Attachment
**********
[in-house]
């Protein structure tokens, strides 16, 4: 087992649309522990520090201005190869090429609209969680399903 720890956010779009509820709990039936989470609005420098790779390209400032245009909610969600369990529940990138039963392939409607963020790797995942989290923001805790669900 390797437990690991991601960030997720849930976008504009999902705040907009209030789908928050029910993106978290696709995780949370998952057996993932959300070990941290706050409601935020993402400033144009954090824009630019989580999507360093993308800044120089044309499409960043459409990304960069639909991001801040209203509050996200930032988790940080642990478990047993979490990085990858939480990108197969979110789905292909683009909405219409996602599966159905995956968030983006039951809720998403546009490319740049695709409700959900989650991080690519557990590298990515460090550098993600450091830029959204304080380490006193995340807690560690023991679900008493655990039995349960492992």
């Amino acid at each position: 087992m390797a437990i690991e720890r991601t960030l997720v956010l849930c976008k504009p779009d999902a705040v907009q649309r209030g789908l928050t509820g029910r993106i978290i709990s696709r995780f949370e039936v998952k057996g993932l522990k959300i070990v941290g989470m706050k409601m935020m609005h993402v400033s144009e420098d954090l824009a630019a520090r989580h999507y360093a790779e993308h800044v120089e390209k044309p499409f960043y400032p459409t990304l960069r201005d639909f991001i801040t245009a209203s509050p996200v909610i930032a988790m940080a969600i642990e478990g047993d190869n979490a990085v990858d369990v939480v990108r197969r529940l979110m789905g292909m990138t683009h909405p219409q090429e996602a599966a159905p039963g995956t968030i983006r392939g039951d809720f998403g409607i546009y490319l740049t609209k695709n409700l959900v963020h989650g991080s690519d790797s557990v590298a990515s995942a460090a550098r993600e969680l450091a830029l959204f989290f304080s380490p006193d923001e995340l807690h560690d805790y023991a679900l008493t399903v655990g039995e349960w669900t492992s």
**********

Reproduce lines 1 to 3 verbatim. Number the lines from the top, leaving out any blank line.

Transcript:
[in-house]
């Protein structure tokens, strides 16, 4: 087992649309522990520090201005190869090429609209969680399903 720890956010779009509820709990039936989470609005420098790779390209400032245009909610969600369990529940990138039963392939409607963020790797995942989290923001805790669900 390797437990690991991601960030997720849930976008504009999902705040907009209030789908928050029910993106978290696709995780949370998952057996993932959300070990941290706050409601935020993402400033144009954090824009630019989580999507360093993308800044120089044309499409960043459409990304960069639909991001801040209203509050996200930032988790940080642990478990047993979490990085990858939480990108197969979110789905292909683009909405219409996602599966159905995956968030983006039951809720998403546009490319740049695709409700959900989650991080690519557990590298990515460090550098993600450091830029959204304080380490006193995340807690560690023991679900008493655990039995349960492992």
């Amino acid at each position: 087992m390797a437990i690991e720890r991601t960030l997720v956010l849930c976008k504009p779009d999902a705040v907009q649309r209030g789908l928050t509820g029910r993106i978290i709990s696709r995780f949370e039936v998952k057996g993932l522990k959300i070990v941290g989470m706050k409601m935020m609005h993402v400033s144009e420098d954090l824009a630019a520090r989580h999507y360093a790779e993308h800044v120089e390209k044309p499409f960043y400032p459409t990304l960069r201005d639909f991001i801040t245009a209203s509050p996200v909610i930032a988790m940080a969600i642990e478990g047993d190869n979490a990085v990858d369990v939480v990108r197969r529940l979110m789905g292909m990138t683009h909405p219409q090429e996602a599966a159905p039963g995956t968030i983006r392939g039951d809720f998403g409607i546009y490319l740049t609209k695709n409700l959900v963020h989650g991080s690519d790797s557990v590298a990515s995942a460090a550098r993600e969680l450091a830029l959204f989290f304080s380490p006193d923001e995340l807690h560690d805790y023991a679900l008493t399903v655990g039995e349960w669900t492992s």